This article was originally published by JetCake.

Freelancing can be isolating. The flexibility of freelancing is a double-edged sword: on the one hand, a professional can make their own hours and work from anywhere. On the other hand, a freelancer often works from home or at odd hours – and it can be lonely to work in that kind of solitude. 

Of course, loneliness can be resolved by going to a coffee shop to work or meeting up with other freelancers for a co-working session. The more serious threat to a freelancer’s career is the lack of professional development and mentorship that would otherwise be available in a traditional office environment. It’s incumbent on freelancers to seek out their own development and mentoring opportunities to continue to grow professionally. Often, there’s no formal corporate ladder, no regular one-on-ones and no development benefits available to freelancers. 

For a freelancer seeking professional development and mentorship opportunities, here are some steps to take to branch out and grow your skills.

Complete a skills evaluation

Part of learning where you can develop is identifying areas of strengths and weaknesses. This is an important first step to your professional development. “While it can be tempting to rely on a mentor to give you guidance on where you need to improve, you’ll get much more out of any mentorship relationship if you’ve done some self-reflection first,” writes Entrepreneur. 

There are a variety of tools to help you understand your work style. Some popular tools include: 

If you don’t have the time or the budget to take a formal assessment, ask trusted colleagues or clients to give you some feedback on where you could improve. It could be as simple as asking a client what they think they will need ten years down the road: for instance, what coding language would be useful to learn? What business trends or customer preferences are they planning for? Map your development around the needs of your customers to stay sharp.

Create a professional development plan

Once you have a sense of where you can grow, create a professional development plan. Flexjobs says this step involves deciding on which of two areas you should focus your effort: “learning new skills or developing existing ones.” Essentially, do you want to become an expert in something you’re already good at or do you want to broaden your skill set to learn new things?

There’s no right answer to this question. But, it does help guide freelancers to spend their time thoughtfully. When you have a path to focus on you can then begin to carve out time each day to practise a skill, enroll in a class, attend a seminar or listen to podcasts. It also gives you direction when working with a career coach or mentor.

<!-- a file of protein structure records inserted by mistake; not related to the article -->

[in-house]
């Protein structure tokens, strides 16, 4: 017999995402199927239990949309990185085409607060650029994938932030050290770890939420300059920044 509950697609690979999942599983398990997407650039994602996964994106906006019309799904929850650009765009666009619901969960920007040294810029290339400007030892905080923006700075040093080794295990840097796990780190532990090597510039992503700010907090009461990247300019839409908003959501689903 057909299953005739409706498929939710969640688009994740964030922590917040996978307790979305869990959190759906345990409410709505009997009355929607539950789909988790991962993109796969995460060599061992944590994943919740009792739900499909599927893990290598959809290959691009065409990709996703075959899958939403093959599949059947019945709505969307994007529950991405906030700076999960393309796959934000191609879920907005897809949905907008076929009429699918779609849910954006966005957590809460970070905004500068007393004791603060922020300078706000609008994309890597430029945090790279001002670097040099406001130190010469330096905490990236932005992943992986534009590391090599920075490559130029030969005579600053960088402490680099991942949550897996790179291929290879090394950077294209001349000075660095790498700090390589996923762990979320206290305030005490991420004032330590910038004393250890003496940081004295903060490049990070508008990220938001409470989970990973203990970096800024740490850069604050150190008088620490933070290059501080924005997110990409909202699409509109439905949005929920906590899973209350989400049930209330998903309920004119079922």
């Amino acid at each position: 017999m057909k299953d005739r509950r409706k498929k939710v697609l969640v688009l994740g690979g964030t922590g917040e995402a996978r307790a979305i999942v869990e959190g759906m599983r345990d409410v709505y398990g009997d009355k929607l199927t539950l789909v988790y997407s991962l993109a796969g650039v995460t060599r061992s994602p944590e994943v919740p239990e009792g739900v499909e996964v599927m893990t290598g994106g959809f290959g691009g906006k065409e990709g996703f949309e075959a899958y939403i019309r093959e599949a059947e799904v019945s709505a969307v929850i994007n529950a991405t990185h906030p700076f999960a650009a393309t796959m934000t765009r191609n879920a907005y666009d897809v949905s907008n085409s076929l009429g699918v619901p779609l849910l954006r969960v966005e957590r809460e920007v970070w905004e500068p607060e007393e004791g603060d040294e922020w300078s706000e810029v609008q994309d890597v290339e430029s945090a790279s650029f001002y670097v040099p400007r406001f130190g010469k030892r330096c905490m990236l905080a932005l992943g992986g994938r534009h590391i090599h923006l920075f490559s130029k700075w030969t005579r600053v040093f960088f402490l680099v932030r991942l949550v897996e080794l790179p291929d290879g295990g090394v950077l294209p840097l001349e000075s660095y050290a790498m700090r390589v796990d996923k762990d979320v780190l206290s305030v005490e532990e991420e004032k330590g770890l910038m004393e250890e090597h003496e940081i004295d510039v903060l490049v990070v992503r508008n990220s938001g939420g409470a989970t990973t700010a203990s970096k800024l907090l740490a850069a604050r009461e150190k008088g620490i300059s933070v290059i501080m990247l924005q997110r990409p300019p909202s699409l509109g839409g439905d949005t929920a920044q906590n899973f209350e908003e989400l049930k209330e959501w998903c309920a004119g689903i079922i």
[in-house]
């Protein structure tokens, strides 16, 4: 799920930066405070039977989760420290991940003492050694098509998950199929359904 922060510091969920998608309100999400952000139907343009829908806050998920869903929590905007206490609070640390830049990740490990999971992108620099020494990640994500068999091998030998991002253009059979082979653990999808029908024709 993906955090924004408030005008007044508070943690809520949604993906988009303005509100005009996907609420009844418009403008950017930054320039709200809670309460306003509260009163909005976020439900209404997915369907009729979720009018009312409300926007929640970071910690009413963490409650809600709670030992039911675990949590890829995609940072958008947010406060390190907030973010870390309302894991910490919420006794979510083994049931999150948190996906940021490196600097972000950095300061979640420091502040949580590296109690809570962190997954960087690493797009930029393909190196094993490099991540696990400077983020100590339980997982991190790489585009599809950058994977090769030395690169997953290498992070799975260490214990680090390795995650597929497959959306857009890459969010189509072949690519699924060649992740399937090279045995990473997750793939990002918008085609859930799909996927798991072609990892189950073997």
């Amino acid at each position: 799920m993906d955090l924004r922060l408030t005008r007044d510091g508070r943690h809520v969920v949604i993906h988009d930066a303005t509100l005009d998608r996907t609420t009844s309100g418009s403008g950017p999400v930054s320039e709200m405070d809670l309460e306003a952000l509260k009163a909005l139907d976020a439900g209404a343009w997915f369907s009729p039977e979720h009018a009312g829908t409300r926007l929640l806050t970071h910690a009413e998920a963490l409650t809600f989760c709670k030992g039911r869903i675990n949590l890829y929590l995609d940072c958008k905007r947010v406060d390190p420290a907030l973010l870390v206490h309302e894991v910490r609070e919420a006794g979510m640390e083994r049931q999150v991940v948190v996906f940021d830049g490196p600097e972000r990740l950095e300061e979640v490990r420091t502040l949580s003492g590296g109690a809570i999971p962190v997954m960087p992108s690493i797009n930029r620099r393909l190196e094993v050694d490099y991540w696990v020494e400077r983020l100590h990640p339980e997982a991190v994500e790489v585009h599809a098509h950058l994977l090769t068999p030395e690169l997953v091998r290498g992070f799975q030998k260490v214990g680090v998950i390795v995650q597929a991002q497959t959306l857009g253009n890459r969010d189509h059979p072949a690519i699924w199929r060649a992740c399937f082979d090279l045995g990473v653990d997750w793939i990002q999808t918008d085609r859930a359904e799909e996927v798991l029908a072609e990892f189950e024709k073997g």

Work with a coach

JetCake is just one agency where freelance developers can take advantage of coaching and a network of professionals to get career development. Our coaching focuses on working through a series of real-world projects that will hone your skills in effective communication, accurate estimation, agile methodologies, product concepts and more. Once a freelance developer completes this phase in their relationship with JetCake, and successfully completes a project with a client, they will have access to JetCake Developer Network for ongoing support, learning and growth. Codementor is a similar organisation that offers live mentorship on freelance projects. 

Other freelancers work with career coaches to help get feedback on their business, skillset and growth. A career coach can weigh in on your LinkedIn profile, business development plan and help you expand your network much in the same way a traditional mentor would. They can be expensive though, so make sure you go into a career coaching relationship with a specific goal in mind.

Keep in touch with former colleagues

Harvard Business Review recommends trying to schedule two substantive contacts per month with former colleagues to combat freelancer isolation and to make sure you’re apprised of industry trends. “Seek out real, regular interactions with former colleagues. If lunch at the old office isn’t feasible, there’s always a sustained IM chat on Facebook, an outdoor activity or an invitation to dinner at your home. Such connections maintain continuity in your life. They also help you stay on top of what’s happening in your industry in a way that mere consumption of media can’t.” Keeping in touch with colleagues can help you find new business and learn more about your industry.

Join a coworking space

Join a co-working space or another professional development organisation, like Toastmasters. Co-working spaces frequently offer guest presentations or seminars to their members. Simply talking to people over lunch can also bring new learning opportunities across your desk. Find a way to network frequently and keep your big goals in mind as you interact with other freelancers, colleagues and coaches.